Cate Fleming and Jedidiah “Dia” Isbell met at The Skating Club of Boston when both were at a crossroads in their skating journeys. Dia began skating in Ukraine in both singles and pairs at eight years old, and, with moving back to the States, had come to The Skating Club of Boston looking for a high-level training facility.
After a successful tryout with pair’s coaches Fred Palascak and Melanie Lambert, Dia was happy to begin skating pairs again with his new partner Cate. Cate had recently started pairs skating, but she no longer had a partner. So, when Dia’s strong skating technique and focus caught the eye of Cate’s mom, Rachel, she decided to find out more.
Turns out her instinct for matching the two young talents was spot on. Today the pair are four-time U.S. Championships medalists and are the alternates for the United States at the 2020 World Junior Figure Skating Championships.
That honor is just the latest achievement in a pairs career that includes winning a bronze medal in 2018 at their first international competition. This year they competed in their sixth U.S. Championship. Their third-place finish in the 2019 National Qualifying Series qualified them to compete at the 2020 Winter Youth Olympic Games in Lausanne, Switzerland, and bring home a silver medal in the team event. “We hadn’t expected that, but when the chance came, of course, we wanted to go,” says Cate, 14.
Both Cate and Dia have been sustained in their pursuit of excellence by a dream to achieve their highest potential as pair skaters. It is a dream that takes momentum from their natural gifts, a love of skating, the support of the Club community, and their genuine friendship.
“With pairs, it can take years to get your timing right,” says Dia, 18. “But with practice comes improvement and not just in timing, but also in how well you communicate and relate to each other.”
Both skaters enjoy strong family support, but both Rachel, and Dia’s mom, Margaret, credit the Club with giving them the highest quality opportunity to learn and grow. Rachel signed Cate up for private lessons at age three after being pleasantly surprised to learn that it was even possible.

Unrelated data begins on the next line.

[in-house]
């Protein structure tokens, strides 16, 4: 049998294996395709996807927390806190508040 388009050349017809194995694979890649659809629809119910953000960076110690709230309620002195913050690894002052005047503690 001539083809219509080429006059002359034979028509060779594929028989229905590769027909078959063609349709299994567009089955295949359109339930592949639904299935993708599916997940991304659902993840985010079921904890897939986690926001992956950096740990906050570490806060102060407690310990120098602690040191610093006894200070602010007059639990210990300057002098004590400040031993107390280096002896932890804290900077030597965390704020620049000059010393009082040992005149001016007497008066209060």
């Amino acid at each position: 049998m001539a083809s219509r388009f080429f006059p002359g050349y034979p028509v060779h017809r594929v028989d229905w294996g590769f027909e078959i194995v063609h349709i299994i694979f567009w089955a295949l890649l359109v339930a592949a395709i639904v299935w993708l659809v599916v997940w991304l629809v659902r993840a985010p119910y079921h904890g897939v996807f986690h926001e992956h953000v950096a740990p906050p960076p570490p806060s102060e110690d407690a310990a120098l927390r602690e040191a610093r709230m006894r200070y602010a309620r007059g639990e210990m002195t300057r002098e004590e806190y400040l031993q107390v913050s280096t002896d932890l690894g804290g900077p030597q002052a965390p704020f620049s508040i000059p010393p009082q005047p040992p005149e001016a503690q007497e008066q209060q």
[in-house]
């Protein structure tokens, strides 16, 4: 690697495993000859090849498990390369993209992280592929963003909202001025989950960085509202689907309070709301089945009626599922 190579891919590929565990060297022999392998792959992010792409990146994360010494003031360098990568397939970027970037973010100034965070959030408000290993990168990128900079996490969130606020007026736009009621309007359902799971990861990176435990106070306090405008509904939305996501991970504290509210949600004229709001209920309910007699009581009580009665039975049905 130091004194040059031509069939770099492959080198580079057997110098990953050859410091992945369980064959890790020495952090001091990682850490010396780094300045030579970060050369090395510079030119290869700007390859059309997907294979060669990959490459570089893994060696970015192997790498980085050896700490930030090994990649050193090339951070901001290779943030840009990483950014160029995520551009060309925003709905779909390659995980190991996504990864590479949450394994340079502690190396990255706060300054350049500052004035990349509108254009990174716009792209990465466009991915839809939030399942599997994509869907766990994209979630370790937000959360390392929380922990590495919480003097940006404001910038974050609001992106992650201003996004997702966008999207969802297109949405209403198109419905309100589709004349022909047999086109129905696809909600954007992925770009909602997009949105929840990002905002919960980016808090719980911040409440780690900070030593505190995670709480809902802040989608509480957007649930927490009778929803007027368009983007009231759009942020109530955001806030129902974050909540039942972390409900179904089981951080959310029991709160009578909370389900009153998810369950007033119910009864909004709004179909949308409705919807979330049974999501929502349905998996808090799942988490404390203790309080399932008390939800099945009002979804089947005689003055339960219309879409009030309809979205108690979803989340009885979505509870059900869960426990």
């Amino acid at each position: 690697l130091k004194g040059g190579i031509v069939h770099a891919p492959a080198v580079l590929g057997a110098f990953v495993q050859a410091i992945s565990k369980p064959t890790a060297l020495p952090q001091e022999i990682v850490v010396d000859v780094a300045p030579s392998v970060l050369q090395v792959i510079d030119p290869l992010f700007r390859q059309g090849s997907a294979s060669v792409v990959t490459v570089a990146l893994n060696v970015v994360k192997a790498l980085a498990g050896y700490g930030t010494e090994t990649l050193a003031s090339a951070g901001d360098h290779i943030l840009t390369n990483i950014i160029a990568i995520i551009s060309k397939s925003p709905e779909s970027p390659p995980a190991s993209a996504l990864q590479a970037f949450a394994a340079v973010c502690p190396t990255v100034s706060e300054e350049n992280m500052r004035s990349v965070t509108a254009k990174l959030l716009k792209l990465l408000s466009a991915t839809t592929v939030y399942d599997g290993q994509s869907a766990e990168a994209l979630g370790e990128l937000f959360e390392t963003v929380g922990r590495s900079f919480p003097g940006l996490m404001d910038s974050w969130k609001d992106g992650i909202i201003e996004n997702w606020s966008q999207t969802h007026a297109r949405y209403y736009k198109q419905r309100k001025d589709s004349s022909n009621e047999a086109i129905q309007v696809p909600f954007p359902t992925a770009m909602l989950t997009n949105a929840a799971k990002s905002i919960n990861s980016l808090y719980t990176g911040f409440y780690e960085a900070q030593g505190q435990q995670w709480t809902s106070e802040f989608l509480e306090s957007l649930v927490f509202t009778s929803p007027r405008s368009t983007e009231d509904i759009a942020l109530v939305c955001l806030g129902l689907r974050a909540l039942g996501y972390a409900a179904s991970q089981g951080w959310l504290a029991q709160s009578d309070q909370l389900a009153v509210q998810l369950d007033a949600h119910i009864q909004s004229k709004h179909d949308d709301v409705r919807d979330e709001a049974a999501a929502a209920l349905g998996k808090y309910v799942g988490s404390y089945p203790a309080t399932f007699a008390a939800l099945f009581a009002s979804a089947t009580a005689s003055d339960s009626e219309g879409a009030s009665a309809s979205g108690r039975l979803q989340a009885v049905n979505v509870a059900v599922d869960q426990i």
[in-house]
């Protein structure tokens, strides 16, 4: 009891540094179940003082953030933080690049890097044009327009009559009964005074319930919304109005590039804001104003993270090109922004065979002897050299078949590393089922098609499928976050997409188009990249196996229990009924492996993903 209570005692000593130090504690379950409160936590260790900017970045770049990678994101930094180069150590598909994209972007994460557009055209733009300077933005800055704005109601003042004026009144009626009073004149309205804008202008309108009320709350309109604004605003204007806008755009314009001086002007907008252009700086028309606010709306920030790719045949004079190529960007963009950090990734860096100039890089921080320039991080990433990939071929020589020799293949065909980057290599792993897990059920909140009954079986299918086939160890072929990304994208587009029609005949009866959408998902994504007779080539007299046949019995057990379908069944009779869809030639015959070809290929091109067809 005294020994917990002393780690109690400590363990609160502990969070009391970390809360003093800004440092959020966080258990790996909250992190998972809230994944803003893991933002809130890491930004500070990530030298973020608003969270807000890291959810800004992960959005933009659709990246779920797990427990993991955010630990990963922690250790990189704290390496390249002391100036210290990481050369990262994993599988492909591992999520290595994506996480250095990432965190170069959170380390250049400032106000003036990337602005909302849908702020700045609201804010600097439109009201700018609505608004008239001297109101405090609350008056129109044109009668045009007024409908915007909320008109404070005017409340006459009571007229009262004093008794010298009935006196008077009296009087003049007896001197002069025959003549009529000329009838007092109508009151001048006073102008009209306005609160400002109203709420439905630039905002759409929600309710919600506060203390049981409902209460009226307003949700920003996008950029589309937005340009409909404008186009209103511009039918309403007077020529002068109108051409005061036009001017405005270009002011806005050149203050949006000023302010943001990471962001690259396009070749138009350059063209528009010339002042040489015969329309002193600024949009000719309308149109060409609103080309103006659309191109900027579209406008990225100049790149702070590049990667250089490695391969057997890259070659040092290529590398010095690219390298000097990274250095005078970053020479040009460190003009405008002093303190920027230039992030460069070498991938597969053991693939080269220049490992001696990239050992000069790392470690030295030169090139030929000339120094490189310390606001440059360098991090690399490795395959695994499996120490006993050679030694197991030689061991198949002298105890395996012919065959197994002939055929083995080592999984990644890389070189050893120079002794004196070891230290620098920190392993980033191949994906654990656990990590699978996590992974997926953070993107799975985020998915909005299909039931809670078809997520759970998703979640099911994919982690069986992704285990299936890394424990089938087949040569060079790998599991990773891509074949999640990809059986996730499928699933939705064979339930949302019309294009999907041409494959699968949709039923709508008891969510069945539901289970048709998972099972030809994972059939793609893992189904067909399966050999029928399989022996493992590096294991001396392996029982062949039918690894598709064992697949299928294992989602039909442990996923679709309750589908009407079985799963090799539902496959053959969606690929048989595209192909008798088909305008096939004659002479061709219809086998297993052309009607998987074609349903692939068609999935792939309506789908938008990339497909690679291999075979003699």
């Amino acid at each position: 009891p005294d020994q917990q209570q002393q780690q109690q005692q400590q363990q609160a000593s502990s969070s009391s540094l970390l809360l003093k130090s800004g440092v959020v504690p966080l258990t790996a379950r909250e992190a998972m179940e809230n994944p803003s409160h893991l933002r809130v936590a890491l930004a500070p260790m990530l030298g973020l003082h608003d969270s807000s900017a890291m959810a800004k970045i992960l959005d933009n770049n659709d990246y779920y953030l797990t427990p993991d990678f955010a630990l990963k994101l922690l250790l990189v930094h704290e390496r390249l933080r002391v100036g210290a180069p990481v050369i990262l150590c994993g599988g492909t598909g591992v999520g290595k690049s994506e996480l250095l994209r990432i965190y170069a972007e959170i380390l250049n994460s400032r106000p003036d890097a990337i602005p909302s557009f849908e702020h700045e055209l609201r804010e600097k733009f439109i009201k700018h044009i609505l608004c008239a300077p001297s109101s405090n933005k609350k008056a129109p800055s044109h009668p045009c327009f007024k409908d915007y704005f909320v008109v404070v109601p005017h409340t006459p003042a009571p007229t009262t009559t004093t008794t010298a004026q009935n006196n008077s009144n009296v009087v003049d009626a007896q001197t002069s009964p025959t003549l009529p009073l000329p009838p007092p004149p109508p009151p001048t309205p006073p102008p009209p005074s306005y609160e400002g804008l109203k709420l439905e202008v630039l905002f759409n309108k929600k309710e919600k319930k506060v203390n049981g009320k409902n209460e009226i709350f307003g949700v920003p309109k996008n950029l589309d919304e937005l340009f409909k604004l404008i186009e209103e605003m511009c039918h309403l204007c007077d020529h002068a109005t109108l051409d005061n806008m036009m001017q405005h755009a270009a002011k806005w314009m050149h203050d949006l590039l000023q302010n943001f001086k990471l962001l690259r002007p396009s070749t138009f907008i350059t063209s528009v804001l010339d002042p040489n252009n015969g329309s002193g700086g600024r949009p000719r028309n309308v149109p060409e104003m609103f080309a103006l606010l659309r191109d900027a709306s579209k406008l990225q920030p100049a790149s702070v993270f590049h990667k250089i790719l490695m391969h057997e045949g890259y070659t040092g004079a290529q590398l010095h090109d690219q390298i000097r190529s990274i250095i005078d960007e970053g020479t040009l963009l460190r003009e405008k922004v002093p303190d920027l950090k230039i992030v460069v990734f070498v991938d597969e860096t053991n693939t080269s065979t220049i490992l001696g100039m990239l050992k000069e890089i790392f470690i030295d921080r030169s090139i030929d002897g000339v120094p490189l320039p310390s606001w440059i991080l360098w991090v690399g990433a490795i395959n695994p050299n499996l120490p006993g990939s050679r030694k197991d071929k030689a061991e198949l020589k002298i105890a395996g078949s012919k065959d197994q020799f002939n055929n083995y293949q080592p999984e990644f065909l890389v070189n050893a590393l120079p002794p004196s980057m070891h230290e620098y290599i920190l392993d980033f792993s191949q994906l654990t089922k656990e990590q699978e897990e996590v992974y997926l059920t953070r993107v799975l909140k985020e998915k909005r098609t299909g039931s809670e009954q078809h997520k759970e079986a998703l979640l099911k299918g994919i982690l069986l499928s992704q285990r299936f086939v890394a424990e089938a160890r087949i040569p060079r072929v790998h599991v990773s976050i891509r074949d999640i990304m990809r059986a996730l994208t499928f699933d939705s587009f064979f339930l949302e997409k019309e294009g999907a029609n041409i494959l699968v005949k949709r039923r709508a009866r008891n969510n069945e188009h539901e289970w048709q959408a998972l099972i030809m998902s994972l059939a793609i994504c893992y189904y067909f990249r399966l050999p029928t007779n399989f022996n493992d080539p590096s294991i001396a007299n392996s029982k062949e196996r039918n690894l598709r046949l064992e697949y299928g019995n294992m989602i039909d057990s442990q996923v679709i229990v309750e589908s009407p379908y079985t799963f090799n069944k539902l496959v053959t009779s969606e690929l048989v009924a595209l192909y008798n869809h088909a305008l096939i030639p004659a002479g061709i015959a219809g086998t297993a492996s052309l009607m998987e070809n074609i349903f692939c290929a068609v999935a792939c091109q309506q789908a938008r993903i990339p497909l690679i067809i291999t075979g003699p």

“That is a hallmark of a very fine club,” she says. “When you have people who are nurturing and willing to coach a child as soon as they can stand up on the ice, you know they are aiming to create champions.”
Margaret is thankful that she discovered the Club in 2014, shortly after the family had returned to the United States after years of living and working in Ukraine.
“We walked in and I knew that it was the place where my sons would continue to excel in their skills, passion and love for skating, and a place that would help them reach the big goals they had already set for themselves.
Dia recalls that positive first impression. “It was the first time I had stepped into a high-level training arena,” he says. “It was really exciting to see older, elite skaters right there; they helped me see where I wanted to be.”
Both families are naturally eager to make full use of the Club’s new home in Norwood, set to open this summer.
“I am very excited by the facility; it will bring together everything the kids need to excel,” says Margaret. “We’re still in touch with Dia’s coach in Ukraine. He prepared Dia very well, and he is very excited about Dia’s accomplishments so far and the possibilities in the future.
Rachel, acknowledging an “amazing roster of coaches” who have supported Dia and Cate, is “looking forward to a robust training facility” with on-site medical and off-ice training facilities. Recognizing and accommodating that need “speaks to the vision of the Club to support everybody. That’s a real game-changer,” she says.
Another quality that Rachel will personally make sure continues at Norwood is the Club’s welcoming culture – one infused with warmth and friendliness that aligns with her own philosophy.
“If I see a new person I walk up and say hello,” she says. “Parents always need support, and the kids always have somebody up ahead, mentoring them. It’s the Club’s way of saying that there is no cap on what you can do.”
As for Cate and Dia, they certainly see no limits and are aiming for the Winter Olympics 2026. Both share an implicit trust in each other’s ability to focus and prepare for that demanding journey. “Skating has always been there for me,” Cate says, “and with Dia, it’s brought some amazing opportunities at the highest levels of the sport. We both love a challenge, and we have become good friends too; we both want to do our best. We’ll just keep working hard!”
And Dia may well speak for both when he shares that his skating career always has been defined by taking on the challenge of making the difficult look easy.
“Skating is the thing in my life that’s brought me the most joy,” Dia says. “It’s also caused me to work through some difficult things and to develop in physical and emotional ways that benefit my whole life. I’m constantly thankful to the sport and the Club for how they have helped me as a person.”